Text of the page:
The results described so far demonstrate that C/EBPβ expressed by BMMSCs plays a crucial role in supporting physiological early B-cell lymphopoiesis; therefore, we explored whether C/EBPβ expressed by BMMSCs is involved in the proliferation and survival of leukemic precursor B cells. The murine precursor B-ALL cell line BaF3/Bcr-Abl was cocultured with BMMSCs from C/EBPβ-KO or WT mice (Fig. 6A). The number of BaF3/Bcr-Abl cells was higher when they were cocultured with WT BMMSCs than when they were cultured alone (Fig. 6B). However, the number of BaF3/Bcr-Abl cells was similar when they were cocultured with C/EBPβ-deficient BMMSCs and when they were cultured alone (Fig. 6B). This difference was not associated with cell cycle (Fig. 6C, 6D). The proportion of apoptotic BaF3/Bcr-Abl cells was significantly higher when they were cocultured with C/EBPβ-deficient BMMSCs than when they were cocultured with WT BMMSCs (Fig. 6E, 6F). Production of CXCL12/SDF-1 was reduced in C/EBPβ-deficient BMMSCs (Fig. 3G, 3H); therefore, the response of BaF3/Bcr-Abl cells to CXCL12/SDF-1 was examined. Stimulation with CXCL12/SDF-1 increased the BrdU incorporation of BaF3/Bcr-Abl cells in a dose-dependent manner (Fig. 6G). These results suggest that reduced production of CXCL12/SDF-1 and impaired antiapoptotic activity in C/EBPβ-deficient BMMSCs contribute to the reduced survival of BaF3/Bcr-Abl cells. In human BMMSCs derived from precursor B-ALL bone marrow samples, the mRNA levels of C/EBPβ and CXCL12/SDF-1 were increased in some cases (Supporting Information Fig. S8A, S8B). Thus, the expression level of C/EBPβ in BMMSCs might modulate the survival of leukemic precursor B cells.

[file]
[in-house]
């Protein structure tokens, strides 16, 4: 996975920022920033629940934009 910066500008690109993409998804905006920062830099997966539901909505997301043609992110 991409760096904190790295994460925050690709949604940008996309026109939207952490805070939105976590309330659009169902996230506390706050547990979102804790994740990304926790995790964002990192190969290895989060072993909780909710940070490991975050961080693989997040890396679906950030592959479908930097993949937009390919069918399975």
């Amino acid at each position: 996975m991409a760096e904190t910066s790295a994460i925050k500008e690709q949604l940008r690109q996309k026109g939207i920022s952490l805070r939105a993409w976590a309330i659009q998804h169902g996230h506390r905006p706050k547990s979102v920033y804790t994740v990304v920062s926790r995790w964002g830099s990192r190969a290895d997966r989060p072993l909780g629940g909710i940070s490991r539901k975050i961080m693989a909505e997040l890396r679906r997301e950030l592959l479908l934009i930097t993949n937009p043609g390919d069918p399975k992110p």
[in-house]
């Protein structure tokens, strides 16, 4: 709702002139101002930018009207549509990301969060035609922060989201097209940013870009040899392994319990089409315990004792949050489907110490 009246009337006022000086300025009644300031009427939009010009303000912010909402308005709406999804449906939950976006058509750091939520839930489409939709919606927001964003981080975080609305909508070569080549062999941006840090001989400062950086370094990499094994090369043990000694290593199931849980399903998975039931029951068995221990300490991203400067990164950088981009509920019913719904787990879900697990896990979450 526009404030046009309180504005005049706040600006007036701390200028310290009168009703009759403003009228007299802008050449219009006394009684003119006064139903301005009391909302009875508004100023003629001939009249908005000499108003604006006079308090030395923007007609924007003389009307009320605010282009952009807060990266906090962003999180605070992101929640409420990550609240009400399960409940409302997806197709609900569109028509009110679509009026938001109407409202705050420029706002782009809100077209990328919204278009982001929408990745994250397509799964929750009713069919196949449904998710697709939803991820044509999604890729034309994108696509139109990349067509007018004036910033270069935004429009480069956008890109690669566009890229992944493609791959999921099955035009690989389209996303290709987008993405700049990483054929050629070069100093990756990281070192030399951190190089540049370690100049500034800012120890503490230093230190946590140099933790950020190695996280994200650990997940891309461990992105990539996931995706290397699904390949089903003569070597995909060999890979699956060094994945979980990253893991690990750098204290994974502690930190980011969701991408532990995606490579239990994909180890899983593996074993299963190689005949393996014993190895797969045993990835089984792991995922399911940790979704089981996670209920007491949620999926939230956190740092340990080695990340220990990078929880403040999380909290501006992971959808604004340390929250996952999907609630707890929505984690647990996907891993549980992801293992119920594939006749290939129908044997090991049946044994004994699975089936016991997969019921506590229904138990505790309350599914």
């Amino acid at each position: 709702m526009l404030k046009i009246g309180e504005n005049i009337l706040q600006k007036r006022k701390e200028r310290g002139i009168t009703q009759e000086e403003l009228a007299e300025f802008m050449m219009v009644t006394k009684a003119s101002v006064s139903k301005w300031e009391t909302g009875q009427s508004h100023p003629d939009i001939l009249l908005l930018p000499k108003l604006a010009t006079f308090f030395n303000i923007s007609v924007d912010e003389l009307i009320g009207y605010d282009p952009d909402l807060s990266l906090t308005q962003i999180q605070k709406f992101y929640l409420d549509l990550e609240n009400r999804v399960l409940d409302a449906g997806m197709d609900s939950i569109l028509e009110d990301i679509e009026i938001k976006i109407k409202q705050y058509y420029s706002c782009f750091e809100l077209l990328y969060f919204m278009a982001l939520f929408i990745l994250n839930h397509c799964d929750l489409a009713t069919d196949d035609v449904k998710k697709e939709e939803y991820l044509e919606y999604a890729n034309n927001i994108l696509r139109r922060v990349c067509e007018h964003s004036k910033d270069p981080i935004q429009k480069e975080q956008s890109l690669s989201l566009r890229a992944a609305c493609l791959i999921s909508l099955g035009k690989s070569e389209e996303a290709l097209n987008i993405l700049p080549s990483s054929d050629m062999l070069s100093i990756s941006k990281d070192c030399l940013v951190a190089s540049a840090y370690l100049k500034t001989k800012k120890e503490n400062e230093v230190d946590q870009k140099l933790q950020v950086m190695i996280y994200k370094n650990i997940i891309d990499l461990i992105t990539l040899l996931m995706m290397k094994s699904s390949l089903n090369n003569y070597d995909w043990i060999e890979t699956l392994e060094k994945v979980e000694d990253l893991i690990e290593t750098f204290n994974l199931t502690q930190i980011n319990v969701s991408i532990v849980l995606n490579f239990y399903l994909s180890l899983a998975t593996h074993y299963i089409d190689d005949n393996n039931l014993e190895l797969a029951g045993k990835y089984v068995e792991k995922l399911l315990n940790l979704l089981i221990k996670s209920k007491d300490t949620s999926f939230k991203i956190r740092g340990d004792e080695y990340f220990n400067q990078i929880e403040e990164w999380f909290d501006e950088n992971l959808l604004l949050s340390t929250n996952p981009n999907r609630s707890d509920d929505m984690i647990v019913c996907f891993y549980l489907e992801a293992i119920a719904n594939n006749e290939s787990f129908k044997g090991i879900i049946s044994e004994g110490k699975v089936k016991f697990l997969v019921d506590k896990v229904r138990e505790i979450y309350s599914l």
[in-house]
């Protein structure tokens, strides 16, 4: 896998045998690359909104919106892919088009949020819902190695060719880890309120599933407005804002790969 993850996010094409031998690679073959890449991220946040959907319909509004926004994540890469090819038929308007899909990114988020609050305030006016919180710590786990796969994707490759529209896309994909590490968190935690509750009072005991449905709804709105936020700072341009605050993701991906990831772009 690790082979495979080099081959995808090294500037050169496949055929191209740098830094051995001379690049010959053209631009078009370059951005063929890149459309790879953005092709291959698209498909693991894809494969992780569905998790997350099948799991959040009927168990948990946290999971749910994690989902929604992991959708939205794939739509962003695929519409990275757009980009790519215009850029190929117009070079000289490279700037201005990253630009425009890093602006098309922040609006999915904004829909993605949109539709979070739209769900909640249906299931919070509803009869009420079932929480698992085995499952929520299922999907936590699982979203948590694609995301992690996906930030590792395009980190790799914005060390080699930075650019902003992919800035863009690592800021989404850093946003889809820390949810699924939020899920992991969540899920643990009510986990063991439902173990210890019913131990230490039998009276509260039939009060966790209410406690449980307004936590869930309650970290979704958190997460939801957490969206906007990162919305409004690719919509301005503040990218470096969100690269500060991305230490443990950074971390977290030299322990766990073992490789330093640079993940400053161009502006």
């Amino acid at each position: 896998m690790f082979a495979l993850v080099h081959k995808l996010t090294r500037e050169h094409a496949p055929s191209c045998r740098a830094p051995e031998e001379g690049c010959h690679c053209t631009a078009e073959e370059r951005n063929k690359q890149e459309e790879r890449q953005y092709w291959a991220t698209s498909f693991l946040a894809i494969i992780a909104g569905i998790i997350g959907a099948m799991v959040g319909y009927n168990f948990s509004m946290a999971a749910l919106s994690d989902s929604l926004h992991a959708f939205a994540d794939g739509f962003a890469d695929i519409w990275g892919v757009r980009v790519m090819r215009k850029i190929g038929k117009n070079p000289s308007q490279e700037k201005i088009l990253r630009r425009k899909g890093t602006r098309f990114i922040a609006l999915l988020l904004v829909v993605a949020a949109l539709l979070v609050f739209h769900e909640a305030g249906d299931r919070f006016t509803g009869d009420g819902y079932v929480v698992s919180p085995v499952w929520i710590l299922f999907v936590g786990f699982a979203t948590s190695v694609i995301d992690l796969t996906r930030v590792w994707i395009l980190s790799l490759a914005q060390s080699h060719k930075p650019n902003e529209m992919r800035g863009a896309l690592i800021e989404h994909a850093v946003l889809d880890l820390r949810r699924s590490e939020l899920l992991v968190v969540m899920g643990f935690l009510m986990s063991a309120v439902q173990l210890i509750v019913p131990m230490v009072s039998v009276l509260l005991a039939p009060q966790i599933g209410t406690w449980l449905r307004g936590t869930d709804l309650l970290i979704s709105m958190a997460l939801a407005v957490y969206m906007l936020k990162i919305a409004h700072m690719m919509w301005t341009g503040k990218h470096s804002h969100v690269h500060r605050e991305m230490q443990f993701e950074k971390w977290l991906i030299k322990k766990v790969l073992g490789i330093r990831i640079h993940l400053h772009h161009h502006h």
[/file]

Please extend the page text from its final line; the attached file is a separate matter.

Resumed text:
In this study, we showed that the bone marrow microenvironment contributed to the reduced level of precursor B cells in the bone marrow of C/EBPβ-KO mice, and that C/EBPβ-deficient BMMSCs had an impaired ability to support differentiation of HSCs into precursor B cells and an impaired multidifferentiation capability. We and others have previously shown that myelopoiesis and the number of hematopoietic stem and progenitor cells are comparable between C/EBPβ-KO and WT mice [6, 8]. Therefore, impaired B-cell lymphopoiesis in C/EBPβ-KO mice is not due to a reduced level of HSCs and is not associated with increased myelopoiesis.